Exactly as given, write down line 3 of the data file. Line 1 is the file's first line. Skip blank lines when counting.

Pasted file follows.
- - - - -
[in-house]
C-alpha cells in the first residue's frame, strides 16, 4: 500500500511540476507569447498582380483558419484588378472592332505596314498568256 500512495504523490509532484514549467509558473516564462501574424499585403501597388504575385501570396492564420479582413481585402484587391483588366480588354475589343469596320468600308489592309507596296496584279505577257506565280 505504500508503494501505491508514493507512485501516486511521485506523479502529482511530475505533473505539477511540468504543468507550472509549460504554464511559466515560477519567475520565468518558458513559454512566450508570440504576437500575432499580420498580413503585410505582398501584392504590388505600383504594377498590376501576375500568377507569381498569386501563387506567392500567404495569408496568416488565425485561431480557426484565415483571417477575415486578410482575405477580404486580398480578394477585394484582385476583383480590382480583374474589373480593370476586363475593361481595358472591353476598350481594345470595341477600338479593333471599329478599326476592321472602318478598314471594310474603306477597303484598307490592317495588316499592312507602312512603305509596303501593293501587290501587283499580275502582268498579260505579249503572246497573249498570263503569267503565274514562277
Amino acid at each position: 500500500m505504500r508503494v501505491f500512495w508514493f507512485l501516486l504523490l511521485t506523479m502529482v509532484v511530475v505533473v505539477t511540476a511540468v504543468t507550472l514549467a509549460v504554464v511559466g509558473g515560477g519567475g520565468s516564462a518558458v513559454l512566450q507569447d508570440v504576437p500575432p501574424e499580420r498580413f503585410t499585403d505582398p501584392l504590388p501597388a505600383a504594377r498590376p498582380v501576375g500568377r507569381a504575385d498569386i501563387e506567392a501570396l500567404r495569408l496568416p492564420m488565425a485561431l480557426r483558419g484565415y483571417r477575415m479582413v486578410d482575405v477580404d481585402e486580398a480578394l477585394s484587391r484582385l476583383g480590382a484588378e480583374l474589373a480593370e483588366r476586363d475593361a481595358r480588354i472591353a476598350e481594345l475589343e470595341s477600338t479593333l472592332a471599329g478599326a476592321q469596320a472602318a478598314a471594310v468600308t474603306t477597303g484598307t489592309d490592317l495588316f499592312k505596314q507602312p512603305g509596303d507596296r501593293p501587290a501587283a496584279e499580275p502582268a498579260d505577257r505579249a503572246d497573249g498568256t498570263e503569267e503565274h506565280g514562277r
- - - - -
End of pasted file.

Amino acid at each position: 500500500m505504500r508503494v501505491f500512495w508514493f507512485l501516486l504523490l511521485t506523479m502529482v509532484v511530475v505533473v505539477t511540476a511540468v504543468t507550472l514549467a509549460v504554464v511559466g509558473g515560477g519567475g520565468s516564462a518558458v513559454l512566450q507569447d508570440v504576437p500575432p501574424e499580420r498580413f503585410t499585403d505582398p501584392l504590388p501597388a505600383a504594377r498590376p498582380v501576375g500568377r507569381a504575385d498569386i501563387e506567392a501570396l500567404r495569408l496568416p492564420m488565425a485561431l480557426r483558419g484565415y483571417r477575415m479582413v486578410d482575405v477580404d481585402e486580398a480578394l477585394s484587391r484582385l476583383g480590382a484588378e480583374l474589373a480593370e483588366r476586363d475593361a481595358r480588354i472591353a476598350e481594345l475589343e470595341s477600338t479593333l472592332a471599329g478599326a476592321q469596320a472602318a478598314a471594310v468600308t474603306t477597303g484598307t489592309d490592317l495588316f499592312k505596314q507602312p512603305g509596303d507596296r501593293p501587290a501587283a496584279e499580275p502582268a498579260d505577257r505579249a503572246d497573249g498568256t498570263e503569267e503565274h506565280g514562277r